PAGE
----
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Another DC-based think tank blasts anti-optometry Sullivan bill

January 16, 2012

Mere weeks after the conservative Heritage Foundation blasted so-called truth and transparency in health care legislation, the Competitive Enterprise Institute (CEI) has joined the growing vocal opposition and are now denouncing anti-optometry legislation sponsored by Rep. John Sullivan (R-Okla.).

In the Oct. 24 piece published in the Washington Times, CEI author Michelle Minton opens her article by explaining that Rep. Sullivan’s legislation is “a familiar story of one profession trying to get government to clamp down on its competitors. In this case, its ophthalmologists going after other providers of eye care, such as optometrists.”

Strongly backed by organized medicine, the Healthcare Truth and Transparency Act of 2011 (H.R. 451) seeks to place new controls on how ODs practice and provide care for patients. Already defeated by optometry in three previous Congresses, the AOA is once again leading the charge to rout this anti-optometry and anti-competitive bill.

“On the surface, it (H.R. 451) seems like its harmless and reasonable enough,” Minton opines in her article. “Yet, a slightly closer examination of the proposal shows that it is unnecessary, supersedes existing state laws and regulations, and is based on the assumption that consumers are too stupid to figure out the differences between licensed eye care providers.”

Debunking the supposed problem that the legislation claims to be fixing, the author notes that the federal government already has the power to address false or misleading advertising.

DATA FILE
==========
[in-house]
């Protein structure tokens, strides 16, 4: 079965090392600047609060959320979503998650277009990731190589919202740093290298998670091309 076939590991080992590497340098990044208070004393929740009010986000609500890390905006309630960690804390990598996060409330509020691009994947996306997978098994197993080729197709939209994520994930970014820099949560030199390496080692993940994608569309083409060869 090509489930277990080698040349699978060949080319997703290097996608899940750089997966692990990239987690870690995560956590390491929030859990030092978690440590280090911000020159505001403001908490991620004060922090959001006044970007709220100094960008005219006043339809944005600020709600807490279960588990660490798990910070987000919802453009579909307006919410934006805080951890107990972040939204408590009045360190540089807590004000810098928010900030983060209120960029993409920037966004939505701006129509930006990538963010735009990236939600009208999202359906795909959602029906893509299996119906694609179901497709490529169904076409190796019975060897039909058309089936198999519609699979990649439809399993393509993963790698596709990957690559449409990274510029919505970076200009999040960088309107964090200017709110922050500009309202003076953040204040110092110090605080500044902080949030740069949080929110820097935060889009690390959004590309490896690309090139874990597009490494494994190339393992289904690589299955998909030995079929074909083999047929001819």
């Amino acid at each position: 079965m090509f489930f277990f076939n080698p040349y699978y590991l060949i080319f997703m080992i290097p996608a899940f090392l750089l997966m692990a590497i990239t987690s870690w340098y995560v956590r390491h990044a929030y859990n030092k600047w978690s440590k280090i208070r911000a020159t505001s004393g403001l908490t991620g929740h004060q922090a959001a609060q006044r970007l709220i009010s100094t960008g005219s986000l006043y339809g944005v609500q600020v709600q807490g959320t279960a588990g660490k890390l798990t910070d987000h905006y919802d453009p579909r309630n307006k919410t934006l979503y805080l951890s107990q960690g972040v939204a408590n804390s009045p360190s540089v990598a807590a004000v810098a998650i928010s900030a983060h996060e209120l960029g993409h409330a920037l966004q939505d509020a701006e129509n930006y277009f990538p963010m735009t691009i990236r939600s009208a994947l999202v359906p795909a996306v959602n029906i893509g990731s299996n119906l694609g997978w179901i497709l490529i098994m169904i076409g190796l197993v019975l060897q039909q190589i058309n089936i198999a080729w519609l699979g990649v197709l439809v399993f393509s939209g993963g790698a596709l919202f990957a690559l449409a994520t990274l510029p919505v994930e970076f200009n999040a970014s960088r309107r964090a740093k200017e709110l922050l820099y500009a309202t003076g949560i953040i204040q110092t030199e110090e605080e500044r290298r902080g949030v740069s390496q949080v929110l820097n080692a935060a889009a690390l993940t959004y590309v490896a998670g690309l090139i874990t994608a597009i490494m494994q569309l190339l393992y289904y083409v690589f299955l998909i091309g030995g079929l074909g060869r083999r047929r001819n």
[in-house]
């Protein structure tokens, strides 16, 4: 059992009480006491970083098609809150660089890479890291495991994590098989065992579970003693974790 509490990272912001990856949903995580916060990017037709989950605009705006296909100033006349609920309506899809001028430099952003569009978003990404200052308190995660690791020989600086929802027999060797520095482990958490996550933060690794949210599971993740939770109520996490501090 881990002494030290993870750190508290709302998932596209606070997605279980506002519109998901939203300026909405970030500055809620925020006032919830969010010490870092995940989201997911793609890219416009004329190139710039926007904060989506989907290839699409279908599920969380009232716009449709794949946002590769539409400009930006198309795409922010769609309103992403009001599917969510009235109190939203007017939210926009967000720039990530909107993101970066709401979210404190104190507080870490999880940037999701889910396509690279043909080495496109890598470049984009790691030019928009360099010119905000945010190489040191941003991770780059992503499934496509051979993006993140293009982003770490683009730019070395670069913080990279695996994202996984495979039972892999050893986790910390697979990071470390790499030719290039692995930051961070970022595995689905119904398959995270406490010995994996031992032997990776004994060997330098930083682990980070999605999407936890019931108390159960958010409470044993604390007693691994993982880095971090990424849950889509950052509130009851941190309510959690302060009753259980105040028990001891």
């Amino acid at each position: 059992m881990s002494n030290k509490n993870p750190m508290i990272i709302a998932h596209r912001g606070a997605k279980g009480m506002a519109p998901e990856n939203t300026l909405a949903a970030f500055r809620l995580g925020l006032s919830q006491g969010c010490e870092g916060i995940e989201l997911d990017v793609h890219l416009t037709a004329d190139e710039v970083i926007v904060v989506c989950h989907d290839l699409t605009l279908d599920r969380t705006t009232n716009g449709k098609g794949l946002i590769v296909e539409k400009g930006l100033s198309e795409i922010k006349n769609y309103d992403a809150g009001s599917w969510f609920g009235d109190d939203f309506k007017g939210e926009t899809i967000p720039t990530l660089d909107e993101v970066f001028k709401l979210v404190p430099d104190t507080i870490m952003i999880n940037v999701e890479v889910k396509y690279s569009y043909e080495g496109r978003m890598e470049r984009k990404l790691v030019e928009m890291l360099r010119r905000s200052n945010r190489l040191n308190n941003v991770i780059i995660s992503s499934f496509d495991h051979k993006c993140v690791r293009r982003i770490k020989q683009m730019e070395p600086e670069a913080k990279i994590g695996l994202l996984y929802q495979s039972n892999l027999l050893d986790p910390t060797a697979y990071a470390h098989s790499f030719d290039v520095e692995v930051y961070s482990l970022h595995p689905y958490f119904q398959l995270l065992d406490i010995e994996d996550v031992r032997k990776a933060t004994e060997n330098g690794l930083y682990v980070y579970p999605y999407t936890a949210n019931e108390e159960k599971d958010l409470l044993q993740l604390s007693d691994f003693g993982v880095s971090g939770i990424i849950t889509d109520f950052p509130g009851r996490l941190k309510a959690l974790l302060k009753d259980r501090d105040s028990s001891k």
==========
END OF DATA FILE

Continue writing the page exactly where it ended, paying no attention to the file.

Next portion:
Additionally, every single state has a thorough licensing and regulatory scheme regarding what services each brand of health care providers may provide and rules regarding honesty in advertising and disclosure of health care provider qualifications.

“Therefore, a federal bill requiring disclosure is redundant and unnecessary,” Minton said. “One likely result of these regulatory redundancies would be an increase in operating costs for small eye clinics, which would have to keep an eye on new federal health care advertising rules in addition to existing state and local statutes regarding advertising and licensing. These increased compliance costs lead to higher prices for consumers.”

Minton sums up her assertions in the Washington Times article by stating H.R. 451 would “undermine states’ prerogative to license and regulate health care professionals, increase the cost for small optometric businesses and the cost of eye care for consumers, and do nothing to protect or enlighten consumers.”

“Astonishingly,” she said, “its sponsors include several Republican lawmakers who, on other occasions, have championed the benefits of economic freedom. This is an anti-business, anti-consumer bill. Any lawmaker who purports to defend free markets and individual choice should oppose it.” 

The CEI article comes on the back of an article published in August by the conservative Heritage Foundation, which also blasted Rep. Sullivan’s bill.

Heritage said that “it is all too easy to see that this legislation (H.R. 451) is less about protecting public health than about protecting the MDs’ monopoly and criminalizing competition.”

The Heritage article offered some advice for this bill’s sponsor by concluding: “Sullivan has been unduly persistent in his efforts to assist the American Academy of Ophthalmology…rather than adding to the nation’s torrent of red tape, Sullivan and his allies ought to eyeing ways to reduce unnecessary regulatory barriers of all types.”

The Competitive Enterprise Institute article can be found at http://cei.org/op-eds-articles/seeing-double-regulation.

The Heritage Foundation article can be found at http://blog.heritage.org/2011/08/08/tales-of-the-red-tape-17-a-myopic-regulatory-vision.

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